Trust Restorers... at the Auto Dealership?

“Trust, once lost, could not be easily found. Not in a year, perhaps not even in a lifetime.”
-J.E.B Spredemann

Trust is complicated; once it is broken it is hard to recover.  Thankfully in life there are people who are Trust Restorers.  These are the people who work and wait (and wait and wait and wait) to earn the trust of those whose faith is lost.  One of my favorite Trust Restorer stories comes from Love What Matters:

I read this story over and over.  How easy it would have been for the mom to respond a different way.  The rebuilding of trust is hard work.  She chose the long road.  The road that leads to transformation.     

This past week I met a group of Trust Restorers…. at the auto dealership.  Ohhh the irony.  First, to catch you up to speed, let’s just say that my last experience at a dealership was less than ideal (it was horrible). I’ve needed a new car for quite some time, but kept putting it off.  Finally, I decided to look online.  Within seconds I found a great car.  It had everything I wanted (and more) and was within my budget.  I went to the dealer for a test drive fully expecting:

1. for it to be not as advertised
2. for them to bully me
3. for them to scam me

Well, it was as advertised.  In fact, it was even more wonderful.  I tell the dealer I’m interested in purchasing the vehicle.  As he’s talking me through the buying process I begin to melt down.  He notices.  Before I know it I’m spilling my whole story in the middle of the dealership.  He stops me and says “I’m sorry that happened to you.  I want you to trust me.  I need you to trust me so you can recommend me to others.”  He gets up and comes back with a stack of papers.  For the next hour he walks me through every charge and every line of the contract. There is nothing hidden.  The contract is completely transparent. 

Then they send me to manager to sign all the finance papers and of course I begin to melt down.  The manager notices.  And once again I’m spilling my story.  He stops me and says “What happened to you was illegal.  That is not okay.”  Then he breaks down the price of the vehicle piece by piece.  He gives me a calculator and lets me calculate every charge over and over again until I was comfortable.  This whole thing took hours.  Not once did I feel pressured to hurry up or to agree to anything I didn’t understand.  They choose the long road for me, someone they will forget about in a few weeks’ time.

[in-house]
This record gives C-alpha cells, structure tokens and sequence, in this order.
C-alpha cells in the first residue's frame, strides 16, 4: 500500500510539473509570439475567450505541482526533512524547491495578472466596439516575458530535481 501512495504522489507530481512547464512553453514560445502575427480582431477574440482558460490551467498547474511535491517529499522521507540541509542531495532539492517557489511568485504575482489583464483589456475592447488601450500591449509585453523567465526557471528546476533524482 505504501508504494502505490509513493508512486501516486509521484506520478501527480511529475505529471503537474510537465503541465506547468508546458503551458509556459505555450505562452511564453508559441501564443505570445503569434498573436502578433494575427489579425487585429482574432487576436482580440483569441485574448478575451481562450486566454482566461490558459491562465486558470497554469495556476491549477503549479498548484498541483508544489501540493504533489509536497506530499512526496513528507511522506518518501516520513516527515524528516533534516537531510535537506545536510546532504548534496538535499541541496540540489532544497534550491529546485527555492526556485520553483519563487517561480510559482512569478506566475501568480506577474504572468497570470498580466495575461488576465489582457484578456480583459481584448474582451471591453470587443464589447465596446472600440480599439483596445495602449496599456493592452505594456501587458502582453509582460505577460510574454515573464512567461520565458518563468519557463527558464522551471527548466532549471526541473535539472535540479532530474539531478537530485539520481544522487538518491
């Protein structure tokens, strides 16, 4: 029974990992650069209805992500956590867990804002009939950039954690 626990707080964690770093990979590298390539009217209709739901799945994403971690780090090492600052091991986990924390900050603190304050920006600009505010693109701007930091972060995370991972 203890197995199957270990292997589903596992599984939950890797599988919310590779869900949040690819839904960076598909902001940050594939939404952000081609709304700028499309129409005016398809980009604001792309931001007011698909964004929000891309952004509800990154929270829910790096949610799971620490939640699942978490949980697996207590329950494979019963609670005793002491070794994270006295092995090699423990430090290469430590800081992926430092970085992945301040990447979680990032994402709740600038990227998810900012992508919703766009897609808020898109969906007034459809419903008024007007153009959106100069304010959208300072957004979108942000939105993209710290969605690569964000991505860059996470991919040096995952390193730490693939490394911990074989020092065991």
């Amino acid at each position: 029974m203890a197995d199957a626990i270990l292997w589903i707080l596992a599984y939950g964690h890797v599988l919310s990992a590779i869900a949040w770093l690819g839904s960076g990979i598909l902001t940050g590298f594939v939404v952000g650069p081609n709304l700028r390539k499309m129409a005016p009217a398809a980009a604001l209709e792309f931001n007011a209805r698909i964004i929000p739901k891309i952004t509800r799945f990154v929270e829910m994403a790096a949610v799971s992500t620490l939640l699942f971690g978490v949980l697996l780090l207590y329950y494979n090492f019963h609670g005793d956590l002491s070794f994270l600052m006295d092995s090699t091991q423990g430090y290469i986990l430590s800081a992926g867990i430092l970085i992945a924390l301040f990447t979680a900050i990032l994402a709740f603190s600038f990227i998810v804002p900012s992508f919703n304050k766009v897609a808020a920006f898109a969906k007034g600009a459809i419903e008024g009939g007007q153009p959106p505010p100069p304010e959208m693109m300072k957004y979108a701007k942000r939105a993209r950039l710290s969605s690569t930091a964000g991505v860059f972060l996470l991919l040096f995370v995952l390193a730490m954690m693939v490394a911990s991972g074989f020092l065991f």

Almost a week later and I am still in shock.  I keep waiting for the other shoe to drop.  (Hopefully the family mechanic will give it a clean bill of health on Thursday!) 


Have you ever walked in somewhere and instantly felt at home?  That's how I felt the moment I walked into the doors of the church I've been attending the past few months.  Every Sunday Americans, Ghanians, French, Chinese, Mexicans, Canadians, Cameroonians, Philippinos, South Africans, Swedes, Colombians, Brits, Germans, New Zealanders, Taiwanese and many more stand side by side worshiping.  International churches are unique.  Each culture and each denomination represented brings truth to the community.  I love international churches.      

During worship today we sang a new song:

"Give thanks to God for he is good..."  As we sang together this morning I began looking around and was overcome with grief.  This place was suppose to be my home.  This was where I was suppose to dig my roots in deep.  This was suppose to be where I would serve.  This was suppose to be where I would grow.   I don't understand why I moved across the world only to move back again, but I know...

that he is good
that he is trustworthy
that he is true
that he is steadfast

and for that I am thankful.

Reflections on Cities, Nature, and Emotionally Healthy Spirituality

Yesterday I was moping about living in big cities.  Since graduating I have lived in some of the biggest cities in the world.  Don't get me wrong there are some wonderful things about living in big cities; however, I have found there is a certain tiredness that comes from living in a big city.  Nature has always refilled my soul.  There is something calming about the top of a mountain or the middle of the forest.  I assumed that this tiredness was directly related to the lack of nature in big cities.  

Then last night I opened up the Emotionally Healthy Spirituality Day by Day devotional and found this quote by Mother Teresa:

"We all must take time to be silent and to contemplate, especially those who live in big cities like London and New York where everything moves so fast.... I always begin my prayer in silence, for it is in the silence of the heart that God speaks. God is the friend of silence - we need to listen to God because it's not what we say but what He says to us and through us that matters.  Prayer feeds the soul - as blood is to the body, prayer is to the soul - and it brings you closer to God.  It also gives you a clean and pure heart. A clean heart can see God, can speak to God, and can see the love of God in others."

Maybe it isn't so much a lack of nature as it is a lack of silence. 
Maybe it isn't so much a lack of nature as it is a lack of rhythm.

As I enter into an unknown season once again it becomes clearer what is important.  

Less is more.

P.S I still think nature is important.